Movies/Entertainment,  Reviews

G-S-T Review…Ruby Sparks

Ruby Sparks is the first screenplay from star Zoe Kazan and the film features the highly anticipated return of the husband/wife filmmaking duo who brought us 2006’s mega hit Little Miss Sunshine. Similar in style to their Oscar-nominated feature, this highly original and delightful concept is a rare thing in Hollywood. It’s a sweet, emotional and enjoyable flick that, free of pretense and a visible Hollywood hand, legitimately pulls the audience in without tropes or trite concepts that would unfairly cause many to blindly and inaccurate lying label this as just another “rom-com”.

Calvin Weir-Fields (Paul Dano) found immense literary success at a young age and like any artist who hits it big in their first at bat, there’s tremendous pressure for a follow-up. Yet, as any successful artist (or agent) can testify, no matter how great your accomplishments, the world is less concerned with what you’ve done and more concerned with what you’re going to do. As Calvin waits for his next big inspiration, the pressure from his agent, his fans and the literary world weighs on him. His unfulfilled post-fame lifestyle now finds him searching something he just can’t attain. He wants more in life, and wants it so badly that the same mind that created his award-winning and landmark debut novel manifests a muse in the form of a living breathing person, one Ruby Sparks (Zoe Kazan). As far-fetched and implausible as it all seems, Calvin learns that Ruby is real, and continues to be as real as any idea in his head or written on his typewriter…no matter how outlandish it might be.

Zoe Kazan, deserves immense praise for this screenplay. For her first writing credit, she knocks this completely out of the park. From the so-grounded-it’s-believable premise, to the 80’s era fish out of water love story, to the  pitch perfect casting, there’s so much to adore the film. However one distinction needs to be made; this is not a “love story”. It’s a story about love. What’s the difference you ask? Well a love story is about people falling in and out of love but most times, were it not for the story they wouldn’t know love if it hit them with a park bench. Ruby Sparks is film that shows us two people learning just the love is a fickle a creature and more importantly, one that can’t be controlled. Even if you could, there’s also not one setting you can put a human being on to make things last if they weren’t meant to. There’s no certainty of a happy ending, there’s no one thing that can be said or done to magically make everything better. There’s just two people…the rest is up to whatever they decide to do together.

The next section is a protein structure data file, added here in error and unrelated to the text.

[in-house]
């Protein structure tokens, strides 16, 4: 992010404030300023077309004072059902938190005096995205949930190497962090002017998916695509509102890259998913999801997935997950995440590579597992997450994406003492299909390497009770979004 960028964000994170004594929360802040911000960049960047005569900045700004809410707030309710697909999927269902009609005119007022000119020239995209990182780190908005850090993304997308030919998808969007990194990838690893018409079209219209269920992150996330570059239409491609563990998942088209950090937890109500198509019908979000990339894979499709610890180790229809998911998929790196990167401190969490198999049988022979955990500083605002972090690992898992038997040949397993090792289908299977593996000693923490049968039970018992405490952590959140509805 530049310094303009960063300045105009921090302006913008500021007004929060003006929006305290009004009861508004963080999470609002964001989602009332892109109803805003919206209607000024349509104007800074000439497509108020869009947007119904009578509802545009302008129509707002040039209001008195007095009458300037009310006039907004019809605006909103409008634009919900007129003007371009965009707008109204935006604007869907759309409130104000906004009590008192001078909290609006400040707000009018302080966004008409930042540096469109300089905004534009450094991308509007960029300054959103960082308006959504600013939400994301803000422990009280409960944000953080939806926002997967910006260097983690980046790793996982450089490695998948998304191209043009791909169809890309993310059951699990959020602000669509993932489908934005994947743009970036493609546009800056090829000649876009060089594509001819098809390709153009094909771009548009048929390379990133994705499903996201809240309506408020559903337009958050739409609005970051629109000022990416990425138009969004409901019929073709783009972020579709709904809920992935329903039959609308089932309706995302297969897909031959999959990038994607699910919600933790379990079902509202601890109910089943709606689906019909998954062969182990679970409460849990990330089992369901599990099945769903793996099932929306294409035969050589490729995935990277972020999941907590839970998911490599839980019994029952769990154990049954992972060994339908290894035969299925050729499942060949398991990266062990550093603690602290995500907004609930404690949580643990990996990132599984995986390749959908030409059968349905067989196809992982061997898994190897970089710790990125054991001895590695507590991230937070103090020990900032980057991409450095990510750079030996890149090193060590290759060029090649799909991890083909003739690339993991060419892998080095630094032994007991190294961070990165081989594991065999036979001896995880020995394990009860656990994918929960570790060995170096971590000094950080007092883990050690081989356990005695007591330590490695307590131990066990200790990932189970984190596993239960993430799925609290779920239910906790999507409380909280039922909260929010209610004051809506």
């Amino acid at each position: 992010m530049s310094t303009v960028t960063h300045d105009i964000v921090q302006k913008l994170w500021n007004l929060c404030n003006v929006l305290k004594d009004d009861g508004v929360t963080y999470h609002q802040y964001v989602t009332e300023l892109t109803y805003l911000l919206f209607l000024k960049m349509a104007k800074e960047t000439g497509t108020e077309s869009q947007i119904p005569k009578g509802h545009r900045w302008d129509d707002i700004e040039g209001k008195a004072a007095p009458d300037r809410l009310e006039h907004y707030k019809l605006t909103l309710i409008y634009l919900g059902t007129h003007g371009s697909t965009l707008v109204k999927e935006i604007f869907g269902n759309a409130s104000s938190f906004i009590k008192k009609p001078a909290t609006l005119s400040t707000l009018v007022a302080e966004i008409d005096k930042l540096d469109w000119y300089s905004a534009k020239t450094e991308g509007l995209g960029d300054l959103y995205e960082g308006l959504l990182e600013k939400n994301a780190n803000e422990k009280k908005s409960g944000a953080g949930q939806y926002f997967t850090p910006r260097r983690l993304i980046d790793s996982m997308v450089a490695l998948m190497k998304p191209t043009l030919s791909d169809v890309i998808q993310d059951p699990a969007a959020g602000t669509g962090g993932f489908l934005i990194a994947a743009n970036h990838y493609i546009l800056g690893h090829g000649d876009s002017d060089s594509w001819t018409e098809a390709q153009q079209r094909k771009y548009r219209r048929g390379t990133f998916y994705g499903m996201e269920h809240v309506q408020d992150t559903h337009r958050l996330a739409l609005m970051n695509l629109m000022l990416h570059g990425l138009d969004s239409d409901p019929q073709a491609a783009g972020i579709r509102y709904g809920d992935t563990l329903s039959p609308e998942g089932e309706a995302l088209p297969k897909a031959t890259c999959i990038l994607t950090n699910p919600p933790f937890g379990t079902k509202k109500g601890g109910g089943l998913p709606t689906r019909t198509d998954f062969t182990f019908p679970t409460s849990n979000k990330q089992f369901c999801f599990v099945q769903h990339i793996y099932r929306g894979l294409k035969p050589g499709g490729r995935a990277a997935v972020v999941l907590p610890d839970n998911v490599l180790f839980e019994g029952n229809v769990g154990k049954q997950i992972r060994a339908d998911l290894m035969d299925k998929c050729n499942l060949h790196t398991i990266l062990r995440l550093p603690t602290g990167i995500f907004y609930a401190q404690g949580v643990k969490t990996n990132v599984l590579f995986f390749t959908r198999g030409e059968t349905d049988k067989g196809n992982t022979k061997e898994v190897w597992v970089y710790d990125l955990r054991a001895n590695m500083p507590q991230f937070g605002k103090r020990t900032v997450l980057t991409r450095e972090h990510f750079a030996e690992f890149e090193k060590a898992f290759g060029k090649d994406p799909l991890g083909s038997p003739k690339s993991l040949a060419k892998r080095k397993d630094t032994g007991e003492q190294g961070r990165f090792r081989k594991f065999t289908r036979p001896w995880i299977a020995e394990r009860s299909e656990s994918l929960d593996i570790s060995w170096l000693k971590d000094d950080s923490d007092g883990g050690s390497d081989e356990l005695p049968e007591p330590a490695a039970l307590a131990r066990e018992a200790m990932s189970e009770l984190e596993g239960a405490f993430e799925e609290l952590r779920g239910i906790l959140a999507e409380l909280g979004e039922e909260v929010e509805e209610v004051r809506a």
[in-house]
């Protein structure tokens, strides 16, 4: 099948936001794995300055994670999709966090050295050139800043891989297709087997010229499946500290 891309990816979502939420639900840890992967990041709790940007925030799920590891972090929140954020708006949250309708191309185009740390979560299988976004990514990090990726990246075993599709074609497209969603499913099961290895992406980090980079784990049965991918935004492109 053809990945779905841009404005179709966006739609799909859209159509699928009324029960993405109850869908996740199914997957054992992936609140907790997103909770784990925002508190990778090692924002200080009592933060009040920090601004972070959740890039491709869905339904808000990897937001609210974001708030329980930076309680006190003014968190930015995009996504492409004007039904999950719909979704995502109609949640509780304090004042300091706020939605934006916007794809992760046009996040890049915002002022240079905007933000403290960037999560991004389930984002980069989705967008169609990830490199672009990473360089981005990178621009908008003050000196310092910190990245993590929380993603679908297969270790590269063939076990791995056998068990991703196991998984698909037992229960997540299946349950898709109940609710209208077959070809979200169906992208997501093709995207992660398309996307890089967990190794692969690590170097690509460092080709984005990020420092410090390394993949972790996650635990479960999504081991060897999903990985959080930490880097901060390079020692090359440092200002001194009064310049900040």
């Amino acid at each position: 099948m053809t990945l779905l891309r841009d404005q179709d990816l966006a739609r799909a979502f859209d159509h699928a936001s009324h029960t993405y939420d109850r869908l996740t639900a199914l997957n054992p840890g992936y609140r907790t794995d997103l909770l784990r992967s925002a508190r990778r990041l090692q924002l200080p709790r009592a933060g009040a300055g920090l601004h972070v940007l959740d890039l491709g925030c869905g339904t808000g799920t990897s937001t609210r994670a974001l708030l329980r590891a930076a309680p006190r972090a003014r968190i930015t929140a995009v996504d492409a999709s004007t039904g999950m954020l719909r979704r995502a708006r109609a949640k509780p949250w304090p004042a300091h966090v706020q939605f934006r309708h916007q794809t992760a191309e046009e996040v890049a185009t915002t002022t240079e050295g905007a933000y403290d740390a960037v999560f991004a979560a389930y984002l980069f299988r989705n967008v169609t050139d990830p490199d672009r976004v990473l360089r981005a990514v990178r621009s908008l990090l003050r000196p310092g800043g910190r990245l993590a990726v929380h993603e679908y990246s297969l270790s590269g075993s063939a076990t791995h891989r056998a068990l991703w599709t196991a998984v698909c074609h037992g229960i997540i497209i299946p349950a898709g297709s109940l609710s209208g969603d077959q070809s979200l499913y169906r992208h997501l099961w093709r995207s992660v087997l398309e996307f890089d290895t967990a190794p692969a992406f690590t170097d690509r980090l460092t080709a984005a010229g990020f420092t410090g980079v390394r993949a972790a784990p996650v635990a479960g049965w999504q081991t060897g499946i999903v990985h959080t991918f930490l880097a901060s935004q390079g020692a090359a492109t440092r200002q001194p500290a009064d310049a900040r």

Sounds vague but actually it’s about as real as it gets. The concept and further the tone and cinematography of Ruby Sparks feels like something you’d see in a Sofia Coppola or Wes Anderson film. But while that can be said about any” independent film” (which would actually be an unfair lump assumption), it really is just a litmus test indicating the level of quality of the film. Kazan takes a simple premise and turns it into something inspired and just a tad shy of brilliant. Many times, an interesting concept just doesn’t have the legs to keep the intrigue beyond the first or second act. But but combined with a broader vision from directors Jonathan Dayton and Valerie Faris and the fantastic A-listers, the film exists on a level that should make all other films envious. But really, would you expect any less from the Little Miss Sunshine team?